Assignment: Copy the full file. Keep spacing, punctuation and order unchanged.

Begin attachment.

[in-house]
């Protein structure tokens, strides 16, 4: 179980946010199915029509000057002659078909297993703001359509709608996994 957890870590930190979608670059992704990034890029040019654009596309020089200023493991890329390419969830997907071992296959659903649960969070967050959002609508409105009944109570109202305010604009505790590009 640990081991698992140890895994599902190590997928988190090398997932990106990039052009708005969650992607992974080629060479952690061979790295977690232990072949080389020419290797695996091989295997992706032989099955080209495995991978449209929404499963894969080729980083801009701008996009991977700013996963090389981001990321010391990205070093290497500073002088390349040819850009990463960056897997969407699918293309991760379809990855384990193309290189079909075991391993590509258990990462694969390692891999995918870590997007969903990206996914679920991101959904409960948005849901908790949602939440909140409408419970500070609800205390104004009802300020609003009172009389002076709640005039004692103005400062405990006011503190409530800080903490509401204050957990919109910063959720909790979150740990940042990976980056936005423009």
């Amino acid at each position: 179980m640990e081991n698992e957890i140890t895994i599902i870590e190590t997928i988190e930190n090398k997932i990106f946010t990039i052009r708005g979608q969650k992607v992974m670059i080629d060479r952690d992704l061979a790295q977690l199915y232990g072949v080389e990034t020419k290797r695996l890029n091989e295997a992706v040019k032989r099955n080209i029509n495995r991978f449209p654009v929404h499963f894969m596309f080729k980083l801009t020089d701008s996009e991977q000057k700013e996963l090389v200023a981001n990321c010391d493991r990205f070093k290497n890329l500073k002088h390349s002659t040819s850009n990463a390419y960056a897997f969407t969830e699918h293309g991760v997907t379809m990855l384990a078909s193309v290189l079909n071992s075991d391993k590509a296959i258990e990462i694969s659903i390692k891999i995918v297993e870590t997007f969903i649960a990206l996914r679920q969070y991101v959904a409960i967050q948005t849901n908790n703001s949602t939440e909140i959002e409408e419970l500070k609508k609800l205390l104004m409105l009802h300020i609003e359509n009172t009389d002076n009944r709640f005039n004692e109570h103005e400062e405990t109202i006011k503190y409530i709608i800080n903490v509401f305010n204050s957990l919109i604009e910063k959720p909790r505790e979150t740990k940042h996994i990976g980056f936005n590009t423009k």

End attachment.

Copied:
[in-house]
């Protein structure tokens, strides 16, 4: 179980946010199915029509000057002659078909297993703001359509709608996994 957890870590930190979608670059992704990034890029040019654009596309020089200023493991890329390419969830997907071992296959659903649960969070967050959002609508409105009944109570109202305010604009505790590009 640990081991698992140890895994599902190590997928988190090398997932990106990039052009708005969650992607992974080629060479952690061979790295977690232990072949080389020419290797695996091989295997992706032989099955080209495995991978449209929404499963894969080729980083801009701008996009991977700013996963090389981001990321010391990205070093290497500073002088390349040819850009990463960056897997969407699918293309991760379809990855384990193309290189079909075991391993590509258990990462694969390692891999995918870590997007969903990206996914679920991101959904409960948005849901908790949602939440909140409408419970500070609800205390104004009802300020609003009172009389002076709640005039004692103005400062405990006011503190409530800080903490509401204050957990919109910063959720909790979150740990940042990976980056936005423009």
């Amino acid at each position: 179980m640990e081991n698992e957890i140890t895994i599902i870590e190590t997928i988190e930190n090398k997932i990106f946010t990039i052009r708005g979608q969650k992607v992974m670059i080629d060479r952690d992704l061979a790295q977690l199915y232990g072949v080389e990034t020419k290797r695996l890029n091989e295997a992706v040019k032989r099955n080209i029509n495995r991978f449209p654009v929404h499963f894969m596309f080729k980083l801009t020089d701008s996009e991977q000057k700013e996963l090389v200023a981001n990321c010391d493991r990205f070093k290497n890329l500073k002088h390349s002659t040819s850009n990463a390419y960056a897997f969407t969830e699918h293309g991760v997907t379809m990855l384990a078909s193309v290189l079909n071992s075991d391993k590509a296959i258990e990462i694969s659903i390692k891999i995918v297993e870590t997007f969903i649960a990206l996914r679920q969070y991101v959904a409960i967050q948005t849901n908790n703001s949602t939440e909140i959002e409408e419970l500070k609508k609800l205390l104004m409105l009802h300020i609003e359509n009172t009389d002076n009944r709640f005039n004692e109570h103005e400062e405990t109202i006011k503190y409530i709608i800080n903490v509401f305010n204050s957990l919109i604009e910063k959720p909790r505790e979150t740990k940042h996994i990976g980056f936005n590009t423009k």